Long-term and multilevel impact assessment of the 2015–2016 El Niño on a sandy beach of the southwestern Atlantic

Publicado en Science of The Total Environment. 775. 145689.

Jorge-Romero, Gabriela & Celentano, Eleonora & Lercari, Diego & Ortega, Leonardo & Licandro, Juan & Defeo, Omar.

Año de publicación 2021
DOI https://doi.org/10.1016/j.scitotenv.2021.145689
  • Universidad de la República, Facultad de Ciencias, Departamento de Ecología y Evolución, UNDECIMAR, Iguá 4225, PO Box 10773, Montevideo 11400, Uruguay
  • Dirección Nacional de Recursos Acuáticos, Constituyente 1497, Montevideo 11200, Uruguay
  • Inter-American Institute for Global Change Research (grant SGP-HW 017)
Proyecto SGP-HW 017


  • El Niño disrupted a sandy beach system at all levels of ecological organization
  • Drastic increases in sea temperature, rainfall and freshwater runoff were quantified
  • The structural and functional restructuring prompted a loss of ecosystem resilience
  • The system showed hysteresis and was unable to recover after two years of the event
  • A transitional community state dominated by polychaetes was set after El Niño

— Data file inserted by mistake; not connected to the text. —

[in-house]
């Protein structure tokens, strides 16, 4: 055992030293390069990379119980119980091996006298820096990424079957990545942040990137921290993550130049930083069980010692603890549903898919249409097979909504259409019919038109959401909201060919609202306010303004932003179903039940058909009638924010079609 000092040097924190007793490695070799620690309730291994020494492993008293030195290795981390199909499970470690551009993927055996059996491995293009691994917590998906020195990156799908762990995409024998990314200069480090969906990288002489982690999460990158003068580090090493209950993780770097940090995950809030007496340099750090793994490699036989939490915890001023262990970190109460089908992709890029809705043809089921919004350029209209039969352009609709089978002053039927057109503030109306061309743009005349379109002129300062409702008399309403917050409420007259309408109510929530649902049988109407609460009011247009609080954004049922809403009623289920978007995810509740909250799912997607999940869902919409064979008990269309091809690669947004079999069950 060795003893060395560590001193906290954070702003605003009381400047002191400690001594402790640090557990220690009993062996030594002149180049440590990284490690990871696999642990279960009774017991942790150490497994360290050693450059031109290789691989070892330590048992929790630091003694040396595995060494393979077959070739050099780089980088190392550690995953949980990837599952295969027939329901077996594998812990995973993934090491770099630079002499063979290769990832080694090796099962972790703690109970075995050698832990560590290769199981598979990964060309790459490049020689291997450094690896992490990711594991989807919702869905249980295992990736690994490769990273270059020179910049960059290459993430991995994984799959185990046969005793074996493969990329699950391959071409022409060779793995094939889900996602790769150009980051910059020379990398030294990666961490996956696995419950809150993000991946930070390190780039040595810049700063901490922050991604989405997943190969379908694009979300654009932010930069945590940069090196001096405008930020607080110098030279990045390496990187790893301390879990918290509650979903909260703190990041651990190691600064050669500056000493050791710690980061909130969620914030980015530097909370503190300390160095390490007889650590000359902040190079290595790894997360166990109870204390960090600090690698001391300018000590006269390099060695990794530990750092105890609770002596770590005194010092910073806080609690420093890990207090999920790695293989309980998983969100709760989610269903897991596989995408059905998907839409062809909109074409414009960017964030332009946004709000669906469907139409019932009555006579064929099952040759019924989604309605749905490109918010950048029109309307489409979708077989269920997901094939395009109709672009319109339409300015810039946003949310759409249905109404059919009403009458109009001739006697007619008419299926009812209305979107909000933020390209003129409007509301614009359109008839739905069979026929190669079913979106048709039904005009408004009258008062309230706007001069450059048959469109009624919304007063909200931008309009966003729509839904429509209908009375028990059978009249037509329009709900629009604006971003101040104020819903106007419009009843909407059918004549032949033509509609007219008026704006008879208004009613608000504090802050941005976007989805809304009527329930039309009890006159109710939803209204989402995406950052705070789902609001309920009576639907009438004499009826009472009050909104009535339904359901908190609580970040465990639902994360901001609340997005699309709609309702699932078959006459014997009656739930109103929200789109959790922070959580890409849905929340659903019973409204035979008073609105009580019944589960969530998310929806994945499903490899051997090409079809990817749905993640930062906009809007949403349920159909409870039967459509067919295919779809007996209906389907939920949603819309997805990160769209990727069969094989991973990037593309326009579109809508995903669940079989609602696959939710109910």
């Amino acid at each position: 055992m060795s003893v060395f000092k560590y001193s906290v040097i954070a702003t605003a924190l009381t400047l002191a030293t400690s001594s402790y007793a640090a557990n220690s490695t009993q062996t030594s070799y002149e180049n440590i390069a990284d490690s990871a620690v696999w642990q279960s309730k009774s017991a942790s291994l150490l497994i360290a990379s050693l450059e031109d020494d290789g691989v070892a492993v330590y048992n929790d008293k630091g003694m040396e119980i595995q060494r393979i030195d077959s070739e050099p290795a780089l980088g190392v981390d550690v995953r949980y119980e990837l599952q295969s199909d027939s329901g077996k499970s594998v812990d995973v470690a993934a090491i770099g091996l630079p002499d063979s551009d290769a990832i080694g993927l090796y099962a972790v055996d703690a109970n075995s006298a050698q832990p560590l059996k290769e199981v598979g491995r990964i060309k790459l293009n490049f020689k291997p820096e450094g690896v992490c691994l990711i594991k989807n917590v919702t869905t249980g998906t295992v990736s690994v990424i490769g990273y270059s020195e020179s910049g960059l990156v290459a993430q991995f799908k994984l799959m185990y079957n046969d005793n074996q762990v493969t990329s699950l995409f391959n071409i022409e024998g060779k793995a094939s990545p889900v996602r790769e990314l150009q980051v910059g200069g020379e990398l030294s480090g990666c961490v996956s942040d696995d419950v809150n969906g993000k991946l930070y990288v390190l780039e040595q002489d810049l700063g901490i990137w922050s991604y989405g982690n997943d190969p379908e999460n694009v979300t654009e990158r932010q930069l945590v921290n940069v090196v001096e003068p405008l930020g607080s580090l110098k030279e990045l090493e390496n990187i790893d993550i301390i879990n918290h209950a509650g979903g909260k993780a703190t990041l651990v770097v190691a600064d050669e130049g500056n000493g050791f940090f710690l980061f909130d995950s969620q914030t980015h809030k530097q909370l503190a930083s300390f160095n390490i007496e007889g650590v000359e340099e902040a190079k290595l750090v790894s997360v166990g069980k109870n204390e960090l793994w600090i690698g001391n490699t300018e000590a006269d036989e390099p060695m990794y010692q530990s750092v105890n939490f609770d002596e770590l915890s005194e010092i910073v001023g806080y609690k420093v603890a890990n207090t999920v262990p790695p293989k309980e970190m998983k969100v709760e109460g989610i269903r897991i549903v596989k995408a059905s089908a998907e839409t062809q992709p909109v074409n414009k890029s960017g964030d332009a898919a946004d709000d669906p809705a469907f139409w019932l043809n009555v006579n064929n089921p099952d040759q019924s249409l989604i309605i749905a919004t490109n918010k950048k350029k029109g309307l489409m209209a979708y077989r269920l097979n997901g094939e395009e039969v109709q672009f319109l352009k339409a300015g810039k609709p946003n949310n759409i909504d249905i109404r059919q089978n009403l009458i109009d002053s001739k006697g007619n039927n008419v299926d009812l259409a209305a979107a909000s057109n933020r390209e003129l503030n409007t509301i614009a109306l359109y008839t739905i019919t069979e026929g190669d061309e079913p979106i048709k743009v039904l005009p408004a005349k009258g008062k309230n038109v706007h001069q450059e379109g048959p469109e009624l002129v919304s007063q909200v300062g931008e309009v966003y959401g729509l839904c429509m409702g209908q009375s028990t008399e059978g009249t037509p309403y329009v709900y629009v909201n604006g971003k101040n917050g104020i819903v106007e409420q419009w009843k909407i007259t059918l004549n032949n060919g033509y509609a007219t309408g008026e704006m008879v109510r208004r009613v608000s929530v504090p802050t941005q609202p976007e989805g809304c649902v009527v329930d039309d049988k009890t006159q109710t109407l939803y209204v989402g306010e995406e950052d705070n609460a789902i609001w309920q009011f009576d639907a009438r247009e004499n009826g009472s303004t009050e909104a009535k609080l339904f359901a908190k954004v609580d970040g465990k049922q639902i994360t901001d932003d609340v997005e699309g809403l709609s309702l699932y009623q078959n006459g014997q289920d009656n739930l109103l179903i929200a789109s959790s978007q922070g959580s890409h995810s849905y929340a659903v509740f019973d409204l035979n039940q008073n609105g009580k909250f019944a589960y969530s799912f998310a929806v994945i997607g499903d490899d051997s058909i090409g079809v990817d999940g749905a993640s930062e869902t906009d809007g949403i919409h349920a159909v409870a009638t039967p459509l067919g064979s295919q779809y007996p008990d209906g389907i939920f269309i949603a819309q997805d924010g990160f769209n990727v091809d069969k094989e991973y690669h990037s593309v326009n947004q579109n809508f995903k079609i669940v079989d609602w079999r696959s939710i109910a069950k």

As a land-sea interface, the fingerprints of climate perturbations may be immediately and profoundly felt in sandy beaches and the macroinvertebrates they harbour. In particular, extreme climatological events can result in long-lasting or irreversible ecological changes, and therefore, it has become critical to understand how these ecosystems respond to strong pulse perturbations. This study assessed the main impacts prompted by the 2015-2016 El Niño on a Southwestern Atlantic sandy beach ecosystem. A long-term (1982-2019) analysis was carried out, attending historical climate components and multilevel indicators of change across levels of ecological organization. The trophic networks of four ecosystem states were compared, and the macroinvertebrate community structure was analysed in terms of species richness, abundance and biomass and deconstructed by taxonomy, beach zone occupied, feeding, and development modes. The potential recovery pathway of the system was also assessed. Climatic effects were reflected in a marked increase in sea surface temperature anomalies, rainfall, and in the discharge of the widest estuary of the world (Río de la Plata). An abrupt disruption of ecological attributes due to El Niño effects was evidenced. After the event, the ecosystem shifted to a higher organization of the flow structure (Ascendency), a lower adaptive potential (Overhead), and a marked increase in efficiency (Robustness), reflecting a more vulnerable state to absorb disturbances. The decrease in species abundance and biomass was particularly noticeable in molluscs, filter feeders, and low intertidal/subtidal groups. By contrast, polychaetes/deposit feeders were favoured, triggering a transitional community state dominated by opportunistic species. The results highlight how extreme climatic events could prevent the recovery of a sandy beach ecosystem, as pulses may induce lag and legacy effects.